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Aaron Jones over 1 year ago
Juicy and pulpy, calls the work of Tourneur to mind, but Franje is more diabolical.
Charlie Alcock 3 years ago
Has a fairytale-like quality to it. Both creepy and melancholic.
Thomas Jennings almost 5 years ago
Goofy soundtrack aside this is a very unnerving horror film with some harrowing effects.
Austin over 5 years ago
Spellbinding and poetic, like a gruesome fairy tale.
monika angel 6 months ago
Brentt Nerves 8 months ago
Davide MrBlonde almost 2 years ago
Carol Tilley 2 years ago
Matt Rhoades over 2 years ago
Scott Hume over 2 years ago
cervv over 2 years ago
Gorilla Romero almost 3 years ago
Eric Ratzlaff over 3 years ago
Rosalio Galvan over 3 years ago
Eric almost 4 years ago
Robert Stuart almost 4 years ago
John Edward Taylor over 4 years ago
Christopher Leno almost 5 years ago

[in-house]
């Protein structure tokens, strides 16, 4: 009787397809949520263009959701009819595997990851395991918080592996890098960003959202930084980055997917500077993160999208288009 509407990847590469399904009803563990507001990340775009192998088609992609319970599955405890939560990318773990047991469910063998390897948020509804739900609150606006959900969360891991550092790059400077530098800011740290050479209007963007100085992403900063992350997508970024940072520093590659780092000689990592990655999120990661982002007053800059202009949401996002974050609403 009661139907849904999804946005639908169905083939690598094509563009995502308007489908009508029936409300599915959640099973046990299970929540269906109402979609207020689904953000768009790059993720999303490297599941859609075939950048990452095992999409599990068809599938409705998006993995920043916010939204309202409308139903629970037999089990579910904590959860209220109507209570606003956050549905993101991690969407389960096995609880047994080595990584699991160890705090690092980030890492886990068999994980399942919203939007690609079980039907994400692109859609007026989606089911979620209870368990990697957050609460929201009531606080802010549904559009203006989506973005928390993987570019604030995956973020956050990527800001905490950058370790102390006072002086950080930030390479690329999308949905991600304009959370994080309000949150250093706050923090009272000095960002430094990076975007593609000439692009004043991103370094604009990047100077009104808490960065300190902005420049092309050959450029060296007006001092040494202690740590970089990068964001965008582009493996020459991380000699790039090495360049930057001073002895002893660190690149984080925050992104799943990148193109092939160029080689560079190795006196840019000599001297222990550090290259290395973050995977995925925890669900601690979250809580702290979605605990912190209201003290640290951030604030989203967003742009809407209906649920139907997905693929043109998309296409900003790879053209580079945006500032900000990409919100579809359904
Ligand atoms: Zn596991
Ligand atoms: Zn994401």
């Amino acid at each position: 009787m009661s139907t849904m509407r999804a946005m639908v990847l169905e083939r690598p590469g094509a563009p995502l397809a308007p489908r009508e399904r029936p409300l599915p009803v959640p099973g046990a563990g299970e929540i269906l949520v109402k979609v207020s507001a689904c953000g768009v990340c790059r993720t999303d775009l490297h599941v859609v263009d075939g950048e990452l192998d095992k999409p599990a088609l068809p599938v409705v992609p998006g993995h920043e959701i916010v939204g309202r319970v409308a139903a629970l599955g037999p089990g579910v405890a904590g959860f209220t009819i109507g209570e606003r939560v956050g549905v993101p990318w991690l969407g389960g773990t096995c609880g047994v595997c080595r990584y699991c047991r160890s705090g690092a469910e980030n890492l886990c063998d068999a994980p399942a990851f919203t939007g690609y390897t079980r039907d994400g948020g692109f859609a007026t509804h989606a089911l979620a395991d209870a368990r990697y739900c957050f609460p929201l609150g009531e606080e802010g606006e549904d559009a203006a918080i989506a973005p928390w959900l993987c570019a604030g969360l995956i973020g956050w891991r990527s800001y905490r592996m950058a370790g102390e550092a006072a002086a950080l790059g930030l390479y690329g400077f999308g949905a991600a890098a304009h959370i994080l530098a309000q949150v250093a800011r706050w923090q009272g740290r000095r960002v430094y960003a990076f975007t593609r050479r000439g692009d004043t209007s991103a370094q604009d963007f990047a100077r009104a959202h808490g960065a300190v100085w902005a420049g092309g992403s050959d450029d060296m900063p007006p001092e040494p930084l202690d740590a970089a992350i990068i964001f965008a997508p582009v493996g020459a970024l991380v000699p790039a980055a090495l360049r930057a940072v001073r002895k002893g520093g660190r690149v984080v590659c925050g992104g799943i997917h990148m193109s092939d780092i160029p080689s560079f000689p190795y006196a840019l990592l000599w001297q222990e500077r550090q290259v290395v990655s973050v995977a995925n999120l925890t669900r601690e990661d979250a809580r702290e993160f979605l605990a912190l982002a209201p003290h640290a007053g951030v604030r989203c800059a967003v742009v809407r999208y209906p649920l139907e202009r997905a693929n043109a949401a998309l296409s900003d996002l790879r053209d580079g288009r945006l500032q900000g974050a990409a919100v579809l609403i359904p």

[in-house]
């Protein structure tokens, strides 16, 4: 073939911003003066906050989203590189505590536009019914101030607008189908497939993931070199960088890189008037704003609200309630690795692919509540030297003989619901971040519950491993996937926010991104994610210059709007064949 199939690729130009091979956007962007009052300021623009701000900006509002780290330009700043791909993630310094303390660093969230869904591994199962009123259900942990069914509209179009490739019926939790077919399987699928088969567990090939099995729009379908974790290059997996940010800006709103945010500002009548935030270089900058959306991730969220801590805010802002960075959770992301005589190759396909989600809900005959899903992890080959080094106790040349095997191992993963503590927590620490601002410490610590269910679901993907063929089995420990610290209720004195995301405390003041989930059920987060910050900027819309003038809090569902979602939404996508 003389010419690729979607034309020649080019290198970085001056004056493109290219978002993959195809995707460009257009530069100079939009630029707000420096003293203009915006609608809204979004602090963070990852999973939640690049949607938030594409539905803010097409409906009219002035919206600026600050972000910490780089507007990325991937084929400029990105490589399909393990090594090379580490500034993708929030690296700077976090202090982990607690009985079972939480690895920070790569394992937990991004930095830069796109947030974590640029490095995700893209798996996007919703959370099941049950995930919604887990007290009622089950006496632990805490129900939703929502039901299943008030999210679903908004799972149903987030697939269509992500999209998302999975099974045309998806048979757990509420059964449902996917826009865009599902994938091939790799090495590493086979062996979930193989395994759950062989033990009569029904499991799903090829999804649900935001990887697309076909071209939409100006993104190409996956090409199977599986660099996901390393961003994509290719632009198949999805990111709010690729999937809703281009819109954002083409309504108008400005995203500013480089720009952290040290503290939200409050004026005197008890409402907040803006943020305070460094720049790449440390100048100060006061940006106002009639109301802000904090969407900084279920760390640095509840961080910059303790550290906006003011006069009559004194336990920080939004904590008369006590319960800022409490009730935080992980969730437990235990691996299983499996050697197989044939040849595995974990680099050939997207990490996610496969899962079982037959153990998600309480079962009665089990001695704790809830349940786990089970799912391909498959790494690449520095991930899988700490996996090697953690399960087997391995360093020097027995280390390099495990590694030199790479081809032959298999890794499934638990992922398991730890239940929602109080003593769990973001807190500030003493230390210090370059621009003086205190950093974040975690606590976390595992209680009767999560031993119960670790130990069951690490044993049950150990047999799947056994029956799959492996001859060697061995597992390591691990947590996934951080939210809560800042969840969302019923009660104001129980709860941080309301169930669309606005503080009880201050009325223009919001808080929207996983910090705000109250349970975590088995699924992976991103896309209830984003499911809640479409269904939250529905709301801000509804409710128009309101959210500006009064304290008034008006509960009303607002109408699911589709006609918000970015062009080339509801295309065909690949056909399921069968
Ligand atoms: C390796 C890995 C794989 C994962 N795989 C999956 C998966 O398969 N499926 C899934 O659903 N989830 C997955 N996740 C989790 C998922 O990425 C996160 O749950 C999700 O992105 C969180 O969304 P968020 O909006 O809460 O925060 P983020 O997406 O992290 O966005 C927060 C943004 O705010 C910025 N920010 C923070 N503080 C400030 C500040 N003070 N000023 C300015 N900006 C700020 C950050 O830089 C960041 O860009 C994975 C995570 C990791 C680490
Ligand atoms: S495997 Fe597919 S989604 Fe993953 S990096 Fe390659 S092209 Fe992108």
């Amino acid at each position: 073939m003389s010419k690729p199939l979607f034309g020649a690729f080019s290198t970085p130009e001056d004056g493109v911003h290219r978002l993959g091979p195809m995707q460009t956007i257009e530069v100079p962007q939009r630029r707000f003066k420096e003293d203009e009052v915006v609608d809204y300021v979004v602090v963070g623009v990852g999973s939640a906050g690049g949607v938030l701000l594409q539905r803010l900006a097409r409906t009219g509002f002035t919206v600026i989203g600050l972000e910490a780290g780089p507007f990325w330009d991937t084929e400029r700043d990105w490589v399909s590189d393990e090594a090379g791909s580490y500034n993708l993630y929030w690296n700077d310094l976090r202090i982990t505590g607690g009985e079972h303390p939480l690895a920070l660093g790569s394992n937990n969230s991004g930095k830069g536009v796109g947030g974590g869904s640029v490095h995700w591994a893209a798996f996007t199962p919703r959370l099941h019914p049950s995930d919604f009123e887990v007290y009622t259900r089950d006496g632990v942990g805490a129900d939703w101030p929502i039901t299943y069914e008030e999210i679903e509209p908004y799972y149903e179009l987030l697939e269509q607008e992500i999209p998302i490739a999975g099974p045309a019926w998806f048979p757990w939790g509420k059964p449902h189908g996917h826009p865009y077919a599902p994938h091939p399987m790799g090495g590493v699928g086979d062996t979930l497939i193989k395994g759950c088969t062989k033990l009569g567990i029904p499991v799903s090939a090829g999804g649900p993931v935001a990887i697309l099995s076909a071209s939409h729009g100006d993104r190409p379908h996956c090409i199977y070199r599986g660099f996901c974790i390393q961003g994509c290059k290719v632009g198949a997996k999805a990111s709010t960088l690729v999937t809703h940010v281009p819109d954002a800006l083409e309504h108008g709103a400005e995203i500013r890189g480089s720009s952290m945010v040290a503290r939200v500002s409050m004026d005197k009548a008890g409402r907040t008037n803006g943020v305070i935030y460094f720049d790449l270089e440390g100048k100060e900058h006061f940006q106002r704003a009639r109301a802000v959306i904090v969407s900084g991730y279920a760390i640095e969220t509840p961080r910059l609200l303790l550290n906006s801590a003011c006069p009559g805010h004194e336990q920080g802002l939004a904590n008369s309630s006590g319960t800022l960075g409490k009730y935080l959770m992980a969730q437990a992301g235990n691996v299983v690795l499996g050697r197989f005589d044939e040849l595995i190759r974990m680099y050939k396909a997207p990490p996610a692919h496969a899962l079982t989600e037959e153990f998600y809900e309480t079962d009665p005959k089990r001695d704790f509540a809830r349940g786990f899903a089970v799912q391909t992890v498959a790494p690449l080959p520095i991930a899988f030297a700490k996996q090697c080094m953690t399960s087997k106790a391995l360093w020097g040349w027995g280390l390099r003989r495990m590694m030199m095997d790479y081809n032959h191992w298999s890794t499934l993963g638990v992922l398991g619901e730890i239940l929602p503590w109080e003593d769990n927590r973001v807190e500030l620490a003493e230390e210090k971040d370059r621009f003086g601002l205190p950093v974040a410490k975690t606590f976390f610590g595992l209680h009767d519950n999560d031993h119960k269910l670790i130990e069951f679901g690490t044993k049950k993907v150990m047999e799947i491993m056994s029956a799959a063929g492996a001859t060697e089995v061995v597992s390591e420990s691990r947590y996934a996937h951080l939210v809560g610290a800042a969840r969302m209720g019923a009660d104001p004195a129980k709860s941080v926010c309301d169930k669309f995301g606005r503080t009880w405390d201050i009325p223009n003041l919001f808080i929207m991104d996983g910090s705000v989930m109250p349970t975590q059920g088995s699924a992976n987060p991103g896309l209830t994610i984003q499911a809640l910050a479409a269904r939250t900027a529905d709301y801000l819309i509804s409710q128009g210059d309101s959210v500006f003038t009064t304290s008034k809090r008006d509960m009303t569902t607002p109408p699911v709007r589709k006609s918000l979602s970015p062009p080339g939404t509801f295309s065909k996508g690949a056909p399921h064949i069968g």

Eyes Without a Face (French: Les yeux sans visage) is a 1960 French-language horror film adaptation of Jean Redon's novel, directed by Georges Franju, and starring Pierre Brasseur and Alida Valli. During the film's production, consideration was given to the standards of European censors by setting the right tone, minimizing gore and eliminating the mad-scientist character. Although the film passed through the European censors, the film's release in Europe caused controversy nevertheless. Critical reaction ranged from praise to disgust. The film received an American debut in an edited and dubbed form in 1962 under the title of The Horror Chamber of Dr. Faustus. In the U.S. the film was released as a double feature with the horror film, The Manster (1959). The film's initial critical reception was not overtly positive, but subsequent theatrical and home video re-release of the film increased its reputation. Modern critics praise the film today for its poetic nature as well as being a...
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